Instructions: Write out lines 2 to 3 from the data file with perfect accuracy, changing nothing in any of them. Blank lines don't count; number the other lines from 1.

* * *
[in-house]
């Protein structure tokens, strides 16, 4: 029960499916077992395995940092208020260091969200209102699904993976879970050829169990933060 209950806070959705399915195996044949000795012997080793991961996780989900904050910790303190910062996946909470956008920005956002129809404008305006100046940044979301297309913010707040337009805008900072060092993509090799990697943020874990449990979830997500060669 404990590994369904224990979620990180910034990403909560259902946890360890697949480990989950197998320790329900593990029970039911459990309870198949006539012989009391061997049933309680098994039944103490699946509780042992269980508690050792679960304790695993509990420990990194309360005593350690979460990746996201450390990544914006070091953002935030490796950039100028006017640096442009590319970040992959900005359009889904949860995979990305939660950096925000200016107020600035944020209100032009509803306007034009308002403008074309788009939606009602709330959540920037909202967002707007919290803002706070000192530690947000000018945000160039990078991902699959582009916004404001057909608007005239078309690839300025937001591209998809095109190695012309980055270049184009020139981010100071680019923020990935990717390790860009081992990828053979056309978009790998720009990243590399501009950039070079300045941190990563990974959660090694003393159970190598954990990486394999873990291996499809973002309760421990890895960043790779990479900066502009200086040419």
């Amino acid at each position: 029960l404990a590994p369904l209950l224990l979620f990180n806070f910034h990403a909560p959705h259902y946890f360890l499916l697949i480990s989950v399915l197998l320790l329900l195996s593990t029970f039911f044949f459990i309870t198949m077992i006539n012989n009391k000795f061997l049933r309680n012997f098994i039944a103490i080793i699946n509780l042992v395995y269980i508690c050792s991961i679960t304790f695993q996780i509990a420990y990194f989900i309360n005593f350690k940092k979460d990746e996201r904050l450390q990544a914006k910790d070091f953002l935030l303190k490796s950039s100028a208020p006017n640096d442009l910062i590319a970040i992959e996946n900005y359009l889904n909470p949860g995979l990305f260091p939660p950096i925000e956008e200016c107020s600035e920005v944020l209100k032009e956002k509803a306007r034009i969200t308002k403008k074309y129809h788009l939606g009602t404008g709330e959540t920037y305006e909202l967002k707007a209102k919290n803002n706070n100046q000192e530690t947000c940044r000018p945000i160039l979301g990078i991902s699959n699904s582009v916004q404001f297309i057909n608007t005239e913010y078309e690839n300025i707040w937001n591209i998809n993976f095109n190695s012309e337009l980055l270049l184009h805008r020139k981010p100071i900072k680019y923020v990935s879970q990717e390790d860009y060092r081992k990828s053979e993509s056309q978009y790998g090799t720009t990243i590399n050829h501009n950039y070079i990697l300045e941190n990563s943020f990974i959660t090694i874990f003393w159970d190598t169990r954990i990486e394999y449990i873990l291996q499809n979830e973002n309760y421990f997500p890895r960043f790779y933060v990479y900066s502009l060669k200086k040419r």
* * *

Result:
């Protein structure tokens, strides 16, 4: 029960499916077992395995940092208020260091969200209102699904993976879970050829169990933060 209950806070959705399915195996044949000795012997080793991961996780989900904050910790303190910062996946909470956008920005956002129809404008305006100046940044979301297309913010707040337009805008900072060092993509090799990697943020874990449990979830997500060669 404990590994369904224990979620990180910034990403909560259902946890360890697949480990989950197998320790329900593990029970039911459990309870198949006539012989009391061997049933309680098994039944103490699946509780042992269980508690050792679960304790695993509990420990990194309360005593350690979460990746996201450390990544914006070091953002935030490796950039100028006017640096442009590319970040992959900005359009889904949860995979990305939660950096925000200016107020600035944020209100032009509803306007034009308002403008074309788009939606009602709330959540920037909202967002707007919290803002706070000192530690947000000018945000160039990078991902699959582009916004404001057909608007005239078309690839300025937001591209998809095109190695012309980055270049184009020139981010100071680019923020990935990717390790860009081992990828053979056309978009790998720009990243590399501009950039070079300045941190990563990974959660090694003393159970190598954990990486394999873990291996499809973002309760421990890895960043790779990479900066502009200086040419």
């Amino acid at each position: 029960l404990a590994p369904l209950l224990l979620f990180n806070f910034h990403a909560p959705h259902y946890f360890l499916l697949i480990s989950v399915l197998l320790l329900l195996s593990t029970f039911f044949f459990i309870t198949m077992i006539n012989n009391k000795f061997l049933r309680n012997f098994i039944a103490i080793i699946n509780l042992v395995y269980i508690c050792s991961i679960t304790f695993q996780i509990a420990y990194f989900i309360n005593f350690k940092k979460d990746e996201r904050l450390q990544a914006k910790d070091f953002l935030l303190k490796s950039s100028a208020p006017n640096d442009l910062i590319a970040i992959e996946n900005y359009l889904n909470p949860g995979l990305f260091p939660p950096i925000e956008e200016c107020s600035e920005v944020l209100k032009e956002k509803a306007r034009i969200t308002k403008k074309y129809h788009l939606g009602t404008g709330e959540t920037y305006e909202l967002k707007a209102k919290n803002n706070n100046q000192e530690t947000c940044r000018p945000i160039l979301g990078i991902s699959n699904s582009v916004q404001f297309i057909n608007t005239e913010y078309e690839n300025i707040w937001n591209i998809n993976f095109n190695s012309e337009l980055l270049l184009h805008r020139k981010p100071i900072k680019y923020v990935s879970q990717e390790d860009y060092r081992k990828s053979e993509s056309q978009y790998g090799t720009t990243i590399n050829h501009n950039y070079i990697l300045e941190n990563s943020f990974i959660t090694i874990f003393w159970d190598t169990r954990i990486e394999y449990i873990l291996q499809n979830e973002n309760y421990f997500p890895r960043f790779y933060v990479y900066s502009l060669k200086k040419r």